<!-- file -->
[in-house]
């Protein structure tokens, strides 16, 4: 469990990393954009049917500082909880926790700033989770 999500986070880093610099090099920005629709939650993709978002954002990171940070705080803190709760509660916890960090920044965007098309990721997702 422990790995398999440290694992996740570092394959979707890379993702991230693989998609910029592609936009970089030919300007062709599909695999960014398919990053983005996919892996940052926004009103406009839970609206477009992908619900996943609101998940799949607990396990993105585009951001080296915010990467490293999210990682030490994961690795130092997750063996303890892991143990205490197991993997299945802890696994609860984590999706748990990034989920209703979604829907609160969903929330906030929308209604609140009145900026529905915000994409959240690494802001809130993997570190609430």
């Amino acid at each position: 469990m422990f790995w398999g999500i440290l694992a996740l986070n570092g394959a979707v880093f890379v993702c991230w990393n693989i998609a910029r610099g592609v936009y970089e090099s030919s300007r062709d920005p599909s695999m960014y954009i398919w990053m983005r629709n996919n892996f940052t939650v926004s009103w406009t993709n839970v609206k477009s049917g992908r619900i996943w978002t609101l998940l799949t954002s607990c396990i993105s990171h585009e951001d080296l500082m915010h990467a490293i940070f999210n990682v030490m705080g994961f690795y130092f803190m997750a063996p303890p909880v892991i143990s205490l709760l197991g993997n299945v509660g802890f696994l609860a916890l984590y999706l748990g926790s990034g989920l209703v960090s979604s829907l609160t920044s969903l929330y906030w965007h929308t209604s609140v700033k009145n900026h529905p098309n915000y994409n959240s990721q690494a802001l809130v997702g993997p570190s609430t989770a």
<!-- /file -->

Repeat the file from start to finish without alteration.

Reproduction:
[in-house]
């Protein structure tokens, strides 16, 4: 469990990393954009049917500082909880926790700033989770 999500986070880093610099090099920005629709939650993709978002954002990171940070705080803190709760509660916890960090920044965007098309990721997702 422990790995398999440290694992996740570092394959979707890379993702991230693989998609910029592609936009970089030919300007062709599909695999960014398919990053983005996919892996940052926004009103406009839970609206477009992908619900996943609101998940799949607990396990993105585009951001080296915010990467490293999210990682030490994961690795130092997750063996303890892991143990205490197991993997299945802890696994609860984590999706748990990034989920209703979604829907609160969903929330906030929308209604609140009145900026529905915000994409959240690494802001809130993997570190609430």
């Amino acid at each position: 469990m422990f790995w398999g999500i440290l694992a996740l986070n570092g394959a979707v880093f890379v993702c991230w990393n693989i998609a910029r610099g592609v936009y970089e090099s030919s300007r062709d920005p599909s695999m960014y954009i398919w990053m983005r629709n996919n892996f940052t939650v926004s009103w406009t993709n839970v609206k477009s049917g992908r619900i996943w978002t609101l998940l799949t954002s607990c396990i993105s990171h585009e951001d080296l500082m915010h990467a490293i940070f999210n990682v030490m705080g994961f690795y130092f803190m997750a063996p303890p909880v892991i143990s205490l709760l197991g993997n299945v509660g802890f696994l609860a916890l984590y999706l748990g926790s990034g989920l209703v960090s979604s829907l609160t920044s969903l929330y906030w965007h929308t209604s609140v700033k009145n900026h529905p098309n915000y994409n959240s990721q690494a802001l809130v997702g993997p570190s609430t989770a």